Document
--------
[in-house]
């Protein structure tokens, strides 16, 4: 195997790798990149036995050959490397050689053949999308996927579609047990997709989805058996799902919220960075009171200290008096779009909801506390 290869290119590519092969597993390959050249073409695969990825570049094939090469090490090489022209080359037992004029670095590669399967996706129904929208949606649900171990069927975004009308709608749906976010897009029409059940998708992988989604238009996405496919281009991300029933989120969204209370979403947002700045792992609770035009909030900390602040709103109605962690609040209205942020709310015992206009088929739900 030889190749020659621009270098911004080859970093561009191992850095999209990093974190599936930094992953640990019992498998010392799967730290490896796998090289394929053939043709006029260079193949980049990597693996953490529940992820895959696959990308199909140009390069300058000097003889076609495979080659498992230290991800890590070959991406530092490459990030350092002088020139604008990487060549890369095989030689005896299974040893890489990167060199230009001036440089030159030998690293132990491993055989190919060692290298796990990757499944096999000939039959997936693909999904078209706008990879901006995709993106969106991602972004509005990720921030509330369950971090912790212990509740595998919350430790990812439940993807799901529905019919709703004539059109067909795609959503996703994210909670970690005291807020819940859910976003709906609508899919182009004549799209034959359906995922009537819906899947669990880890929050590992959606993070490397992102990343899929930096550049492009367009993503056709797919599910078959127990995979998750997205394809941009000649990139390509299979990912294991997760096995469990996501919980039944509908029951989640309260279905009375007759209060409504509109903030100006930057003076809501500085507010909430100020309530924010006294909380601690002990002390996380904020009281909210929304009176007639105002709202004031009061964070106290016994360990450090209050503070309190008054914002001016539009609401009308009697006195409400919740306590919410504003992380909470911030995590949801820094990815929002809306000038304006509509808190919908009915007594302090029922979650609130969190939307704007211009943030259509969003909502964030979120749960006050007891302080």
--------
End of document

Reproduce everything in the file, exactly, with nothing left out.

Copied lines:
[in-house]
């Protein structure tokens, strides 16, 4: 195997790798990149036995050959490397050689053949999308996927579609047990997709989805058996799902919220960075009171200290008096779009909801506390 290869290119590519092969597993390959050249073409695969990825570049094939090469090490090489022209080359037992004029670095590669399967996706129904929208949606649900171990069927975004009308709608749906976010897009029409059940998708992988989604238009996405496919281009991300029933989120969204209370979403947002700045792992609770035009909030900390602040709103109605962690609040209205942020709310015992206009088929739900 030889190749020659621009270098911004080859970093561009191992850095999209990093974190599936930094992953640990019992498998010392799967730290490896796998090289394929053939043709006029260079193949980049990597693996953490529940992820895959696959990308199909140009390069300058000097003889076609495979080659498992230290991800890590070959991406530092490459990030350092002088020139604008990487060549890369095989030689005896299974040893890489990167060199230009001036440089030159030998690293132990491993055989190919060692290298796990990757499944096999000939039959997936693909999904078209706008990879901006995709993106969106991602972004509005990720921030509330369950971090912790212990509740595998919350430790990812439940993807799901529905019919709703004539059109067909795609959503996703994210909670970690005291807020819940859910976003709906609508899919182009004549799209034959359906995922009537819906899947669990880890929050590992959606993070490397992102990343899929930096550049492009367009993503056709797919599910078959127990995979998750997205394809941009000649990139390509299979990912294991997760096995469990996501919980039944509908029951989640309260279905009375007759209060409504509109903030100006930057003076809501500085507010909430100020309530924010006294909380601690002990002390996380904020009281909210929304009176007639105002709202004031009061964070106290016994360990450090209050503070309190008054914002001016539009609401009308009697006195409400919740306590919410504003992380909470911030995590949801820094990815929002809306000038304006509509808190919908009915007594302090029922979650609130969190939307704007211009943030259509969003909502964030979120749960006050007891302080």